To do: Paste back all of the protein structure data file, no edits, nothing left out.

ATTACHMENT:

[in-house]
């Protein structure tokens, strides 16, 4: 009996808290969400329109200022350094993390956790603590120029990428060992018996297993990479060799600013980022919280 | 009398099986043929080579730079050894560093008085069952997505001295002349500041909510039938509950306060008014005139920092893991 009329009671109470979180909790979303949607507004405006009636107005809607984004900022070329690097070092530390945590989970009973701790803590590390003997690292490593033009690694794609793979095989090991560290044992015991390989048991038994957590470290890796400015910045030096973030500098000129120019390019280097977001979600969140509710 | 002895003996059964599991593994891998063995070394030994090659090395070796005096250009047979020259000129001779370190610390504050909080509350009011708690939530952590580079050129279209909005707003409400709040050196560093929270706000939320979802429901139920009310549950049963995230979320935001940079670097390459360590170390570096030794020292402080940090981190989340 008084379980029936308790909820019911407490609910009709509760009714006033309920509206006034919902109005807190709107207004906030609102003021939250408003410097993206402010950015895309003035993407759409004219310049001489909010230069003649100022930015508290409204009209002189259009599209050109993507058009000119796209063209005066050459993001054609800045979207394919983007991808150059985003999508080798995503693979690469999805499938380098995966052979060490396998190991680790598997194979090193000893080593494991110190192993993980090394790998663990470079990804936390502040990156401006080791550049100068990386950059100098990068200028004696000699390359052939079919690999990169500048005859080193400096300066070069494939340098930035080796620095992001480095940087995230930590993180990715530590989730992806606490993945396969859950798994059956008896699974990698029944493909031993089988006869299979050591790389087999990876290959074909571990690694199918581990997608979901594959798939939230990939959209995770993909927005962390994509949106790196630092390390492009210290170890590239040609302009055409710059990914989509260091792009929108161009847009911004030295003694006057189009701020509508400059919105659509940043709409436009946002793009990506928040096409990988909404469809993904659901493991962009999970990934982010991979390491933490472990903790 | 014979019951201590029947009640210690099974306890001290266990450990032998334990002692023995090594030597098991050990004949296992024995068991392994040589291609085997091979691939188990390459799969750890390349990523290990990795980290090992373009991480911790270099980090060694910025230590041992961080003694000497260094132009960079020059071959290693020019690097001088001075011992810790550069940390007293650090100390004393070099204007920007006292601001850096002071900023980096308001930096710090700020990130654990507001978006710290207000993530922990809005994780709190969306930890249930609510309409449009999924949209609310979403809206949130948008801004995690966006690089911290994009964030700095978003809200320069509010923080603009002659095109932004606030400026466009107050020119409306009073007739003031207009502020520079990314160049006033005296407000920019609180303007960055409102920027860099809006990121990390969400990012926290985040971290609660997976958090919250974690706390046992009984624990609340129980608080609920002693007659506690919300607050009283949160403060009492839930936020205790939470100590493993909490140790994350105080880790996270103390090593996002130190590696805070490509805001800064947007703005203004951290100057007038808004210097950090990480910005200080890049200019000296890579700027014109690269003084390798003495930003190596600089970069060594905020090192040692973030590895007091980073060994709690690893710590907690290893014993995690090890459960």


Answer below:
[in-house]
């Protein structure tokens, strides 16, 4: 009996808290969400329109200022350094993390956790603590120029990428060992018996297993990479060799600013980022919280 | 009398099986043929080579730079050894560093008085069952997505001295002349500041909510039938509950306060008014005139920092893991 009329009671109470979180909790979303949607507004405006009636107005809607984004900022070329690097070092530390945590989970009973701790803590590390003997690292490593033009690694794609793979095989090991560290044992015991390989048991038994957590470290890796400015910045030096973030500098000129120019390019280097977001979600969140509710 | 002895003996059964599991593994891998063995070394030994090659090395070796005096250009047979020259000129001779370190610390504050909080509350009011708690939530952590580079050129279209909005707003409400709040050196560093929270706000939320979802429901139920009310549950049963995230979320935001940079670097390459360590170390570096030794020292402080940090981190989340 008084379980029936308790909820019911407490609910009709509760009714006033309920509206006034919902109005807190709107207004906030609102003021939250408003410097993206402010950015895309003035993407759409004219310049001489909010230069003649100022930015508290409204009209002189259009599209050109993507058009000119796209063209005066050459993001054609800045979207394919983007991808150059985003999508080798995503693979690469999805499938380098995966052979060490396998190991680790598997194979090193000893080593494991110190192993993980090394790998663990470079990804936390502040990156401006080791550049100068990386950059100098990068200028004696000699390359052939079919690999990169500048005859080193400096300066070069494939340098930035080796620095992001480095940087995230930590993180990715530590989730992806606490993945396969859950798994059956008896699974990698029944493909031993089988006869299979050591790389087999990876290959074909571990690694199918581990997608979901594959798939939230990939959209995770993909927005962390994509949106790196630092390390492009210290170890590239040609302009055409710059990914989509260091792009929108161009847009911004030295003694006057189009701020509508400059919105659509940043709409436009946002793009990506928040096409990988909404469809993904659901493991962009999970990934982010991979390491933490472990903790 | 014979019951201590029947009640210690099974306890001290266990450990032998334990002692023995090594030597098991050990004949296992024995068991392994040589291609085997091979691939188990390459799969750890390349990523290990990795980290090992373009991480911790270099980090060694910025230590041992961080003694000497260094132009960079020059071959290693020019690097001088001075011992810790550069940390007293650090100390004393070099204007920007006292601001850096002071900023980096308001930096710090700020990130654990507001978006710290207000993530922990809005994780709190969306930890249930609510309409449009999924949209609310979403809206949130948008801004995690966006690089911290994009964030700095978003809200320069509010923080603009002659095109932004606030400026466009107050020119409306009073007739003031207009502020520079990314160049006033005296407000920019609180303007960055409102920027860099809006990121990390969400990012926290985040971290609660997976958090919250974690706390046992009984624990609340129980608080609920002693007659506690919300607050009283949160403060009492839930936020205790939470100590493993909490140790994350105080880790996270103390090593996002130190590696805070490509805001800064947007703005203004951290100057007038808004210097950090990480910005200080890049200019000296890579700027014109690269003084390798003495930003190596600089970069060594905020090192040692973030590895007091980073060994709690690893710590907690290893014993995690090890459960």